Google closed the acquisition of Slide today, with dual announcements on Slide’s site and Google’s main blog — a deal reportedly worth $182 million plus $46 million in employee bonuses. Joining the company to help lead the social effort will be Max Levchin and other well-known Silicon Valley executives with experience at PayPal, and a group of variably satisfied employees, who have battled to this outcome after five years of building a variety of social widgets and applications, most notably on MySpace then Facebook.

The list of incoming talent has been growing quickly. Mike Cassidy, cofounder of Xfire and his team from travel startup Ruba are possibly helping to lead social and gaming development at Google, including Angela Strange, who is now a gaming product manager at the company. Google has also been pulling in a variety of others with social experience, like open web advocates Chris Messina and Joseph Smarr.

In-house shuffling has also reportedly put top Google executive Vic Gundotra in charge of the overall effort, an escalation in priority compared to past years, when social looked more like a set of market-testing experiments — social network Orkut, OpenSocial, Friend Connect and Wave.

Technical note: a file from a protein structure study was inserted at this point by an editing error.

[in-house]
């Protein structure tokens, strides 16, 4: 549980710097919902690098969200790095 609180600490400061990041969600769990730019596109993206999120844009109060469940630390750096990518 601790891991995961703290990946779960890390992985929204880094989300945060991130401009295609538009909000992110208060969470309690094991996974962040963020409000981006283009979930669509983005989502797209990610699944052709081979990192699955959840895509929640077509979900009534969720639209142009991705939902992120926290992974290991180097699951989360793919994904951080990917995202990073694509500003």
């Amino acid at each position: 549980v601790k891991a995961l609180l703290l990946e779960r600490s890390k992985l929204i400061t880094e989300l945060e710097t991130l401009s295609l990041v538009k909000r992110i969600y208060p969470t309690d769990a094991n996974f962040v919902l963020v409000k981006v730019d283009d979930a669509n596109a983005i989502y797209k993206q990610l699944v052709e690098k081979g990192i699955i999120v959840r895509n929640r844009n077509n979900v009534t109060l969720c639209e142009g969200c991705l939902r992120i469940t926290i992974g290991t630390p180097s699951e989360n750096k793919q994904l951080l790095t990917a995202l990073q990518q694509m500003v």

What we don’t yet know is what specific new products Google will introduce, and how these new teams will organize around them. It is clear, however, that the Slide team will play a central role in any new social initiatives. From Google’s announcement today:

Slide has already created compelling social experiences for tens of millions of people across many platforms, and we’ve already built strong social elements into products like Gmail, Docs, Blogger, Picasa and YouTube. As the Slide team joins Google, we’ll be investing even more to make Google services socially aware and expand these capabilities for our users across the web.

Levchin and company have built everything from PayPal’s payment system to social games, and have direct experience with the many changing social trends and platform rules that have shaped this industry. It became one of the top early developers on Facebook in 2007 and 2008, relying more on apps like Top Friends that were more about self-expression than the complex social games of today; it managed to reinvent itself, not for the first time, and has developed solid titles like SuperPoke! Pets.

Adding the Pieces Together